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Keystone XL: Oil Sands Health Concerns Rise Downstream Of Expanding Extraction

Environment  (tags: tar sands, destruction, ecosystems, environment, healthconditions, pollution, climate-change, water, wildlife, habitat )

- 1850 days ago -
Raymond Ladouceur remembers when he could dip a cup into the Athabasca River for a drink. He remembers when the trout and muskrats were plentiful -- and when his community was healthy. ... "Now, you can't drink water from the river. It's too dangerous,"

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Lynn Squance (235)
Monday April 29, 2013, 3:35 pm
And what price a human life?

When I read things like this, I am reminded of the movie 'Erin Brockovich' which was about the litigation of Pacific Gas & Electric. From Wikipedia: "The case alleged contamination of drinking water with hexavalent chromium (also written as "chromium VI", "Cr-VI" or "Cr-6") in the southern California town of Hinkley. At the center of the case was a facility called the Hinkley Compressor Station, part of a natural gas pipeline connecting to the San Francisco Bay Area and constructed in 1952. Between 1952 and 1966, PG&E used hexavalent chromium to fight corrosion in the cooling tower. The wastewater dissolved the hexavalent chromium from the cooling towers and was discharged to unlined ponds at the site. Some of the wastewater percolated into the groundwater, "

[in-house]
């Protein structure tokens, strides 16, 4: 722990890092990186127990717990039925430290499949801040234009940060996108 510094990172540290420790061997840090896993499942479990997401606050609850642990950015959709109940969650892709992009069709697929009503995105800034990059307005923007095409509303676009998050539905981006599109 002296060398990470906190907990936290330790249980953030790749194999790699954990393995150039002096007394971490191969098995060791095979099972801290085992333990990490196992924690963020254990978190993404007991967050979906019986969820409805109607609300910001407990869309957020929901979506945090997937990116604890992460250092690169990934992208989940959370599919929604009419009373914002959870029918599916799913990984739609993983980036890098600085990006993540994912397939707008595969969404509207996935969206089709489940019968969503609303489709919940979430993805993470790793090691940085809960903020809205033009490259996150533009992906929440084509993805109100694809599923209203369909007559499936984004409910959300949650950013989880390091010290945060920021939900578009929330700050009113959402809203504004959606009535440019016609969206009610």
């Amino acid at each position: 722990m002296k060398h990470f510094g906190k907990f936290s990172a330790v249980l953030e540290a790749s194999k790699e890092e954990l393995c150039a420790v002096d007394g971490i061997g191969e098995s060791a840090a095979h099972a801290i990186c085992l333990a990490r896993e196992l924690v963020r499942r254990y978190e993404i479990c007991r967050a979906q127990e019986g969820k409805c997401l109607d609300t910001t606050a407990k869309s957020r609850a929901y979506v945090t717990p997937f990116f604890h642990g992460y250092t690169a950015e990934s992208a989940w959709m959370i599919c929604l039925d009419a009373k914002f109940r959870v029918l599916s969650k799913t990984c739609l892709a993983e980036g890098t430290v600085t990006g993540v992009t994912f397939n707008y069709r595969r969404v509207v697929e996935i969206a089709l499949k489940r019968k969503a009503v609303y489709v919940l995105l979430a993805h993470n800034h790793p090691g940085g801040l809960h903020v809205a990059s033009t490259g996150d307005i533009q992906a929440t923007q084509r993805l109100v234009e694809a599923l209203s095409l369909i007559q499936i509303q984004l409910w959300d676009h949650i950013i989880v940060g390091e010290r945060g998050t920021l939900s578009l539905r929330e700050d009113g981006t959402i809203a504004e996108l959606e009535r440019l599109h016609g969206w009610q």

How long will it take; how much sickness and death will it take until we realise that we are poisoning ourselves and Mother Earth?

Kit B (276)
Monday April 29, 2013, 3:53 pm

Heart problems, cancer, asthma and what else? Human life sacrificed at the alter of Big Oil. I don't see this as even the excuse of energy independence, though that is touted.

The world uses 85 million barrels a day.

At 42 gallons to the barrel, thatís three billion, five hundred and seventy million gallons of oil (3,570,000,000).

Niagara falls has a flow rate of 150,000 U.S. gallons per second.

3,570,000,000 of oil / 150,000 gallons per second = 23,800 seconds of flow

Tar sands from Canada -- an area about the size of Florida -- and hold around 170 billion barrels of recoverable oil. Since mining began in 1967, at least two-thirds of the land has been leased for extraction with mining operations on about 715 square kilometers (276 square miles).

Consider the amount of pollution and deadly poisons from the transport of the tar sand oil and one must ask the obvious question: Is it really worth it?

pam w (139)
Monday April 29, 2013, 11:26 pm

Please use every opportunity you have to fight these oil/gas barons and their quest for PROFITS.

Darlene W (303)
Tuesday April 30, 2013, 2:20 am
It really lets you know who controls everything -- those in power who want more money. No common sense at all--if they had any the world wouldn't be in the shape it is in now. Bless all who love Mother Earth and her inhabitants.

Farah Hage Ali (152)
Wednesday May 1, 2013, 9:40 am
noted, thank you for sharing
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